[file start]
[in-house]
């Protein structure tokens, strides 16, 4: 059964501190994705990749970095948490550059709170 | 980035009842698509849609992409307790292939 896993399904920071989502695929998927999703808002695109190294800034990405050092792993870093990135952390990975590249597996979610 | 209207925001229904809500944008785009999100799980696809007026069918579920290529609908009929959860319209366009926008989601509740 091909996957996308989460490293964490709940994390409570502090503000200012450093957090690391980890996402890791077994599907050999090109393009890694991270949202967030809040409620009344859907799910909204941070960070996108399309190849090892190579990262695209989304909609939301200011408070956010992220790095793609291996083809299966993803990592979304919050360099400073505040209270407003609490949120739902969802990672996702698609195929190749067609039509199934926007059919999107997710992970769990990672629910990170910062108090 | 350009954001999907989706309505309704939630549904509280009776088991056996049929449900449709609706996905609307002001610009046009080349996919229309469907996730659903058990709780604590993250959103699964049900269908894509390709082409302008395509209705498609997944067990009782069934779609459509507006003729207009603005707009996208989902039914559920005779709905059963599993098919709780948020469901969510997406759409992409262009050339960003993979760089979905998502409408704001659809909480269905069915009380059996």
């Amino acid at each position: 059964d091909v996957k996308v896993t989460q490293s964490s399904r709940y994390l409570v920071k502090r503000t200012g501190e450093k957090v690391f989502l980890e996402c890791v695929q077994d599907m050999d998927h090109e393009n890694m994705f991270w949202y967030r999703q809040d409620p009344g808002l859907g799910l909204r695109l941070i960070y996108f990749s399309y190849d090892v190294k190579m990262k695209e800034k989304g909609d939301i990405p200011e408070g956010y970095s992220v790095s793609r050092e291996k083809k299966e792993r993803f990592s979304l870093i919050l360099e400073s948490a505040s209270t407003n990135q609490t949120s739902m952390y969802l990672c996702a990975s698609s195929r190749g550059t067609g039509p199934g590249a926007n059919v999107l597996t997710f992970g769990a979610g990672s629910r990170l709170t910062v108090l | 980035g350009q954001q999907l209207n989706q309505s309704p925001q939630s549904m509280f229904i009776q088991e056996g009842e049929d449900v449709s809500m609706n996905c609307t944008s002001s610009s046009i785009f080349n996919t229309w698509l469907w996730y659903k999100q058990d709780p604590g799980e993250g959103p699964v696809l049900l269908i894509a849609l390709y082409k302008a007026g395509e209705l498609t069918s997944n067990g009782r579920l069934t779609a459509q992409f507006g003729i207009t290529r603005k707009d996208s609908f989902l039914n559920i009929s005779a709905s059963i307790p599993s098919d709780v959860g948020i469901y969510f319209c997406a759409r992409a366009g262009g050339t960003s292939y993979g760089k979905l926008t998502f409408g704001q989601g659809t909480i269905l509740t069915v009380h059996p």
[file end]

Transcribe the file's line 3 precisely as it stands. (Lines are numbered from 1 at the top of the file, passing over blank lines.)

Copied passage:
């Amino acid at each position: 059964d091909v996957k996308v896993t989460q490293s964490s399904r709940y994390l409570v920071k502090r503000t200012g501190e450093k957090v690391f989502l980890e996402c890791v695929q077994d599907m050999d998927h090109e393009n890694m994705f991270w949202y967030r999703q809040d409620p009344g808002l859907g799910l909204r695109l941070i960070y996108f990749s399309y190849d090892v190294k190579m990262k695209e800034k989304g909609d939301i990405p200011e408070g956010y970095s992220v790095s793609r050092e291996k083809k299966e792993r993803f990592s979304l870093i919050l360099e400073s948490a505040s209270t407003n990135q609490t949120s739902m952390y969802l990672c996702a990975s698609s195929r190749g550059t067609g039509p199934g590249a926007n059919v999107l597996t997710f992970g769990a979610g990672s629910r990170l709170t910062v108090l | 980035g350009q954001q999907l209207n989706q309505s309704p925001q939630s549904m509280f229904i009776q088991e056996g009842e049929d449900v449709s809500m609706n996905c609307t944008s002001s610009s046009i785009f080349n996919t229309w698509l469907w996730y659903k999100q058990d709780p604590g799980e993250g959103p699964v696809l049900l269908i894509a849609l390709y082409k302008a007026g395509e209705l498609t069918s997944n067990g009782r579920l069934t779609a459509q992409f507006g003729i207009t290529r603005k707009d996208s609908f989902l039914n559920i009929s005779a709905s059963i307790p599993s098919d709780v959860g948020i469901y969510f319209c997406a759409r992409a366009g262009g050339t960003s292939y993979g760089k979905l926008t998502f409408g704001q989601g659809t909480i269905l509740t069915v009380h059996p």